Retro synth-play and a vintage overall mix meet with gritty vocals, experimental effects, a classic hip hop edge and a clearly considerate, topical lyrical backbone. Aveli Amun kicks off this new EP with a poignant yet musically bold and bright Hold The Line.
The sound is a little unorthodox, and this comes to be a known trait of Aveli Amun – creative freedom, concept first, expression utilising whatever’s needed to make the point and set the mood.
How Mushroom’s Grow follows, and already that leading voice is instantly recognisable. The performance is a little more upfront here, the soundscape far more minimalist, leaving plenty of space to focus on this mellow yet dark and poetic outpouring of lyricism. ‘Eating bullshit in the dark – that’s how mushrooms grow’. There’s a distinct political overtone to this project, and the cinematic depth and grit of that leading voice helps really drive it through in a heavy way.
Your Feed switches gears entirely, an oriental riff and female-toned vocal melody lead us through a provocative realm that prompts confrontation of your newsfeed; your time spent online and the effect of this on your psyche, your opinions, your mood. The minimalism remains, allowing that clarity to keep your focus on the sentiment, the playful nature of the rap verse and its contrasting conceptual weight.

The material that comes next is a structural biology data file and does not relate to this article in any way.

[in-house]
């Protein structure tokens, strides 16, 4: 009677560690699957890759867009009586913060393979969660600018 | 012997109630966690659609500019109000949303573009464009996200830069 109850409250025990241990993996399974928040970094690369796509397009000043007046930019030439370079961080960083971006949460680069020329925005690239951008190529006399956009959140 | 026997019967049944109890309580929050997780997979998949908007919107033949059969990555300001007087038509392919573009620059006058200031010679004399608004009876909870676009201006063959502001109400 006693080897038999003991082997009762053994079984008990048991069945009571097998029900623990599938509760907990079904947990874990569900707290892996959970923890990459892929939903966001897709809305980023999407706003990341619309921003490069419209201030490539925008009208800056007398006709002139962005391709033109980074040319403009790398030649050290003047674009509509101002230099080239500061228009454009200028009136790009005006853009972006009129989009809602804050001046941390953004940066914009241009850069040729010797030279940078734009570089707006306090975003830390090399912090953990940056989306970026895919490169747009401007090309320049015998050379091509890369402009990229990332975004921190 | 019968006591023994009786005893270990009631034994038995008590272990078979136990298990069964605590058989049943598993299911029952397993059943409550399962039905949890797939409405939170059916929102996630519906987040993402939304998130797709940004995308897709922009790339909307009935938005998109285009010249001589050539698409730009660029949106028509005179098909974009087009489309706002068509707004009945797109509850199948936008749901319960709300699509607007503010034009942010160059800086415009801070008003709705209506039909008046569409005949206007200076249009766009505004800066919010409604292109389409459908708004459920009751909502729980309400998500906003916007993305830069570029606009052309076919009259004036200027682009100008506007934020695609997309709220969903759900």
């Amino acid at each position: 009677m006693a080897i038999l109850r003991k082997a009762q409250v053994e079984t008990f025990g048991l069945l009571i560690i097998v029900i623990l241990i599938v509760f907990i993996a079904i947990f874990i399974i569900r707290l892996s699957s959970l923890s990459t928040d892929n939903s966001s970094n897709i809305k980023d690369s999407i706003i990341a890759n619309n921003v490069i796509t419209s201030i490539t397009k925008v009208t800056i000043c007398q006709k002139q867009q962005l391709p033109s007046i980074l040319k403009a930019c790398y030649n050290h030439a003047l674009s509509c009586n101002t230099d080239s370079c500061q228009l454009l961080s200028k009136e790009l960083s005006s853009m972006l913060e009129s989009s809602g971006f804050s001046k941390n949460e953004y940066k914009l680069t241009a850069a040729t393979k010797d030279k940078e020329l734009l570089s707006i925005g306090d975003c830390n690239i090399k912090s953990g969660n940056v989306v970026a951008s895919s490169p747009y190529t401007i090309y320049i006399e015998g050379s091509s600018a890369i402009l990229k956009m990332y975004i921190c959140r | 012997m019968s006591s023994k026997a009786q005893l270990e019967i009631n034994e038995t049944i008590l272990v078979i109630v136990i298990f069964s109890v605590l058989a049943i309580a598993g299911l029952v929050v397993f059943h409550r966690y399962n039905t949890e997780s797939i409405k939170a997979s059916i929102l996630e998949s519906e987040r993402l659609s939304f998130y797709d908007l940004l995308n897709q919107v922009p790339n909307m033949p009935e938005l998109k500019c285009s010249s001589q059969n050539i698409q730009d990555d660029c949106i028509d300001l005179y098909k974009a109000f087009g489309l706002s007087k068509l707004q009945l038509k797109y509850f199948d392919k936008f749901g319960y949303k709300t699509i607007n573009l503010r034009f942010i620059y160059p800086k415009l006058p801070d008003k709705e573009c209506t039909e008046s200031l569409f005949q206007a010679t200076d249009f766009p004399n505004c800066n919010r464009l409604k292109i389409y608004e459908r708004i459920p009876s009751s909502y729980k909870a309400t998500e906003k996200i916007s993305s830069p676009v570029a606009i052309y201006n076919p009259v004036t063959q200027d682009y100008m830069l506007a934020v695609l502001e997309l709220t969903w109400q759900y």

This feels more accessible, a little like a scene in a movie – or an audio film of its own. The flow switches up half-way through, the beat kicks in, just briefly – structural choices that are as much a part of the Aveli Amun style as the voice and lyrics.
Another retro synth melody and a warming bass-line welcome us into Living Wage. Both voices are familiar now, we expect topical, cultural talk, relevant references and a considerate deep dive into contemporary life and injustice. ‘Your trickle-down never trickles-down…’.
Here we get a spoken-word style delivery, and the joyful music cleverly juxtaposes the intensity once again – we increasingly feel as if we’re part of something here, not just listening to an album but experiencing a shift towards a brighter tomorrow, surrounded by like-minded equals.
Populace Leaders proves an easy highlight for its poignancy and musical satisfaction combined. An aptly melodic, colourful soundscape, with a catchy hook yet a deeply melancholic undertone.
Then we get the intriguingly titled SCOTUS to bring things to a bright, striking finish. Suddenly there’s optimism – ‘This is our voice… You won’t tell us what to say’. Those two familiar leads unite, a dramatic drum-line tumbles alongside them, the melody weaves its simple progression around us in a hypnotic, addictive manner. Another highlight and a beautiful way to go out.
There’s categorically something to be said for the art and music that emerges out of times of great struggle and uncertainty. In this case, a genuinely unique, quickly memorable style, with lyrics and intentions that are unafraid to be bold and honest and go against the grain. A project that talks on the times we live in with intelligent reflections, angst, uncertainty and confidence united. First 6 provokes thought – it’s not a light listen, but it strikes in an eye-opening way.